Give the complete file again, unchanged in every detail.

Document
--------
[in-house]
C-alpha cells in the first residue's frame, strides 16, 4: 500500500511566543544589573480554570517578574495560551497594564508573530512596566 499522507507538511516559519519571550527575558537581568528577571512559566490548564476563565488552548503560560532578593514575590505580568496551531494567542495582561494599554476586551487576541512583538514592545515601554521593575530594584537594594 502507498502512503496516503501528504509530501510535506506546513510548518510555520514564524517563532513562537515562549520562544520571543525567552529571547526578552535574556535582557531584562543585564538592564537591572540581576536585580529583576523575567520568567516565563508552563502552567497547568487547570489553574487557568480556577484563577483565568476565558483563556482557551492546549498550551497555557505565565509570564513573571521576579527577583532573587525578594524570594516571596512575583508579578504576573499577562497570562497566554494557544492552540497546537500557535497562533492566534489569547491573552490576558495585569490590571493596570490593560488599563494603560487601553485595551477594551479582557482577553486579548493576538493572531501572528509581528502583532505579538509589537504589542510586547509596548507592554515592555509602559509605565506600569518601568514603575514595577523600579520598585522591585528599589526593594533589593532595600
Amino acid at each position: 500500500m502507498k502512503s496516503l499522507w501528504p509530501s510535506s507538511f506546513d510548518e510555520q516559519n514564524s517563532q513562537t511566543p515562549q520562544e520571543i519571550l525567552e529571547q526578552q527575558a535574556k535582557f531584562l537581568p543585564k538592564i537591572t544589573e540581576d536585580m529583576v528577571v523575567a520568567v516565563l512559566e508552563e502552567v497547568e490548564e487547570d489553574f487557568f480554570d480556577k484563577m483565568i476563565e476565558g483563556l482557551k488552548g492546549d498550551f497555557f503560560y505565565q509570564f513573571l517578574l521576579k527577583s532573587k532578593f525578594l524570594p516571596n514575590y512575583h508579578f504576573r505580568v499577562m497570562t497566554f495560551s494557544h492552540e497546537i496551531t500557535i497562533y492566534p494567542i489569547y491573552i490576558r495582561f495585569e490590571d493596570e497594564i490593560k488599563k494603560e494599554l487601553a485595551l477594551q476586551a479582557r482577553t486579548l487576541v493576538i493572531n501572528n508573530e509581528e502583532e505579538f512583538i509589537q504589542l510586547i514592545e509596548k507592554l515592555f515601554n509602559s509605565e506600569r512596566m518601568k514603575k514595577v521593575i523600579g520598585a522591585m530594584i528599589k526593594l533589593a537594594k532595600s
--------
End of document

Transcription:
[in-house]
C-alpha cells in the first residue's frame, strides 16, 4: 500500500511566543544589573480554570517578574495560551497594564508573530512596566 499522507507538511516559519519571550527575558537581568528577571512559566490548564476563565488552548503560560532578593514575590505580568496551531494567542495582561494599554476586551487576541512583538514592545515601554521593575530594584537594594 502507498502512503496516503501528504509530501510535506506546513510548518510555520514564524517563532513562537515562549520562544520571543525567552529571547526578552535574556535582557531584562543585564538592564537591572540581576536585580529583576523575567520568567516565563508552563502552567497547568487547570489553574487557568480556577484563577483565568476565558483563556482557551492546549498550551497555557505565565509570564513573571521576579527577583532573587525578594524570594516571596512575583508579578504576573499577562497570562497566554494557544492552540497546537500557535497562533492566534489569547491573552490576558495585569490590571493596570490593560488599563494603560487601553485595551477594551479582557482577553486579548493576538493572531501572528509581528502583532505579538509589537504589542510586547509596548507592554515592555509602559509605565506600569518601568514603575514595577523600579520598585522591585528599589526593594533589593532595600
Amino acid at each position: 500500500m502507498k502512503s496516503l499522507w501528504p509530501s510535506s507538511f506546513d510548518e510555520q516559519n514564524s517563532q513562537t511566543p515562549q520562544e520571543i519571550l525567552e529571547q526578552q527575558a535574556k535582557f531584562l537581568p543585564k538592564i537591572t544589573e540581576d536585580m529583576v528577571v523575567a520568567v516565563l512559566e508552563e502552567v497547568e490548564e487547570d489553574f487557568f480554570d480556577k484563577m483565568i476563565e476565558g483563556l482557551k488552548g492546549d498550551f497555557f503560560y505565565q509570564f513573571l517578574l521576579k527577583s532573587k532578593f525578594l524570594p516571596n514575590y512575583h508579578f504576573r505580568v499577562m497570562t497566554f495560551s494557544h492552540e497546537i496551531t500557535i497562533y492566534p494567542i489569547y491573552i490576558r495582561f495585569e490590571d493596570e497594564i490593560k488599563k494603560e494599554l487601553a485595551l477594551q476586551a479582557r482577553t486579548l487576541v493576538i493572531n501572528n508573530e509581528e502583532e505579538f512583538i509589537q504589542l510586547i514592545e509596548k507592554l515592555f515601554n509602559s509605565e506600569r512596566m518601568k514603575k514595577v521593575i523600579g520598585a522591585m530594584i528599589k526593594l533589593a537594594k532595600s